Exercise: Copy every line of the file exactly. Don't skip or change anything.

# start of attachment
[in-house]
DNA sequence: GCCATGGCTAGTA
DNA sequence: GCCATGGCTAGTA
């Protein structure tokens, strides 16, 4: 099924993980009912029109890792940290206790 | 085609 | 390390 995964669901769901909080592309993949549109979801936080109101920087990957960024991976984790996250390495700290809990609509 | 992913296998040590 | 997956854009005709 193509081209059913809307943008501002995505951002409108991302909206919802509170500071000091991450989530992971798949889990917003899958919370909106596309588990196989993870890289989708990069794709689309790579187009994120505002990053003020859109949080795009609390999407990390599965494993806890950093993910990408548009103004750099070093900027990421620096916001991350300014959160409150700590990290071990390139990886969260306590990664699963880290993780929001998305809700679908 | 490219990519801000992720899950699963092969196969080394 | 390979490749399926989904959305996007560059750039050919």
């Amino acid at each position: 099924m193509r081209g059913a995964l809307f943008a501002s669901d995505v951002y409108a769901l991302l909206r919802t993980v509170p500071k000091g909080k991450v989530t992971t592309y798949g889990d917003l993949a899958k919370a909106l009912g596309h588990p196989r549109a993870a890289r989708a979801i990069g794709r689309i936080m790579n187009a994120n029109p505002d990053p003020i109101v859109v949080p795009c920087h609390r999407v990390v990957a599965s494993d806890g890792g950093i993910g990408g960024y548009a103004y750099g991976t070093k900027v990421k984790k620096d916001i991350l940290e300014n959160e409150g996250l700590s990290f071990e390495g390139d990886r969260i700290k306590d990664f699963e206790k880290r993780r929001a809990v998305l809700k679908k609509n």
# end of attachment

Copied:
[in-house]
DNA sequence: GCCATGGCTAGTA
DNA sequence: GCCATGGCTAGTA
């Protein structure tokens, strides 16, 4: 099924993980009912029109890792940290206790 | 085609 | 390390 995964669901769901909080592309993949549109979801936080109101920087990957960024991976984790996250390495700290809990609509 | 992913296998040590 | 997956854009005709 193509081209059913809307943008501002995505951002409108991302909206919802509170500071000091991450989530992971798949889990917003899958919370909106596309588990196989993870890289989708990069794709689309790579187009994120505002990053003020859109949080795009609390999407990390599965494993806890950093993910990408548009103004750099070093900027990421620096916001991350300014959160409150700590990290071990390139990886969260306590990664699963880290993780929001998305809700679908 | 490219990519801000992720899950699963092969196969080394 | 390979490749399926989904959305996007560059750039050919």
């Amino acid at each position: 099924m193509r081209g059913a995964l809307f943008a501002s669901d995505v951002y409108a769901l991302l909206r919802t993980v509170p500071k000091g909080k991450v989530t992971t592309y798949g889990d917003l993949a899958k919370a909106l009912g596309h588990p196989r549109a993870a890289r989708a979801i990069g794709r689309i936080m790579n187009a994120n029109p505002d990053p003020i109101v859109v949080p795009c920087h609390r999407v990390v990957a599965s494993d806890g890792g950093i993910g990408g960024y548009a103004y750099g991976t070093k900027v990421k984790k620096d916001i991350l940290e300014n959160e409150g996250l700590s990290f071990e390495g390139d990886r969260i700290k306590d990664f699963e206790k880290r993780r929001a809990v998305l809700k679908k609509n």